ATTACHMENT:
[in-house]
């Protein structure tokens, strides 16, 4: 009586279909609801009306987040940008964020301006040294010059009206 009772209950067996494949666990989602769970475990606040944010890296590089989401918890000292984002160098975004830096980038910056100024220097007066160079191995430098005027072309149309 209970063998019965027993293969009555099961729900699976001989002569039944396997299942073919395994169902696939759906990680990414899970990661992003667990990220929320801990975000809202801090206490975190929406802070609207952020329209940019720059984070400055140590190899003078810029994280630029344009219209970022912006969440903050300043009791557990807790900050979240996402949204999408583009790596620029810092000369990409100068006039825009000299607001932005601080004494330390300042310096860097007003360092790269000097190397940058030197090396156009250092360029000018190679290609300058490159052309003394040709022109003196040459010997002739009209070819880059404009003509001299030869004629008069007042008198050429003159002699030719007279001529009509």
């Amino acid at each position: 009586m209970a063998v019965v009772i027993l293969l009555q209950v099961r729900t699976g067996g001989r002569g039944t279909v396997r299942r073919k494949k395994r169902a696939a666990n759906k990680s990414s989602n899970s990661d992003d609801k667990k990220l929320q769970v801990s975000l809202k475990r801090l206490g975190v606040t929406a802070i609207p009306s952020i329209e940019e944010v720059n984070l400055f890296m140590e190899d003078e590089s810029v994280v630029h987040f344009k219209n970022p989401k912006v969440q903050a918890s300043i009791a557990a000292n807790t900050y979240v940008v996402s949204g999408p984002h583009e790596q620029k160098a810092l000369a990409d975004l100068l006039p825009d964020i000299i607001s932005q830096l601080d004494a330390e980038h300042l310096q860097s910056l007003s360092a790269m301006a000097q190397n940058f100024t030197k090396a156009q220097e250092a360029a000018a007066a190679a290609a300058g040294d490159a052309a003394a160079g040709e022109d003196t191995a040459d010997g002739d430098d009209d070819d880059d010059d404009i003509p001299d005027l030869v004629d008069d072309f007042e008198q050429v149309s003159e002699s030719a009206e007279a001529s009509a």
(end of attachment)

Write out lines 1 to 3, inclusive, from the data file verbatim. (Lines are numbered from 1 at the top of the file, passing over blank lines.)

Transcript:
[in-house]
């Protein structure tokens, strides 16, 4: 009586279909609801009306987040940008964020301006040294010059009206 009772209950067996494949666990989602769970475990606040944010890296590089989401918890000292984002160098975004830096980038910056100024220097007066160079191995430098005027072309149309 209970063998019965027993293969009555099961729900699976001989002569039944396997299942073919395994169902696939759906990680990414899970990661992003667990990220929320801990975000809202801090206490975190929406802070609207952020329209940019720059984070400055140590190899003078810029994280630029344009219209970022912006969440903050300043009791557990807790900050979240996402949204999408583009790596620029810092000369990409100068006039825009000299607001932005601080004494330390300042310096860097007003360092790269000097190397940058030197090396156009250092360029000018190679290609300058490159052309003394040709022109003196040459010997002739009209070819880059404009003509001299030869004629008069007042008198050429003159002699030719007279001529009509």
């Amino acid at each position: 009586m209970a063998v019965v009772i027993l293969l009555q209950v099961r729900t699976g067996g001989r002569g039944t279909v396997r299942r073919k494949k395994r169902a696939a666990n759906k990680s990414s989602n899970s990661d992003d609801k667990k990220l929320q769970v801990s975000l809202k475990r801090l206490g975190v606040t929406a802070i609207p009306s952020i329209e940019e944010v720059n984070l400055f890296m140590e190899d003078e590089s810029v994280v630029h987040f344009k219209n970022p989401k912006v969440q903050a918890s300043i009791a557990a000292n807790t900050y979240v940008v996402s949204g999408p984002h583009e790596q620029k160098a810092l000369a990409d975004l100068l006039p825009d964020i000299i607001s932005q830096l601080d004494a330390e980038h300042l310096q860097s910056l007003s360092a790269m301006a000097q190397n940058f100024t030197k090396a156009q220097e250092a360029a000018a007066a190679a290609a300058g040294d490159a052309a003394a160079g040709e022109d003196t191995a040459d010997g002739d430098d009209d070819d880059d010059d404009i003509p001299d005027l030869v004629d008069d072309f007042e008198q050429v149309s003159e002699s030719a009206e007279a001529s009509a």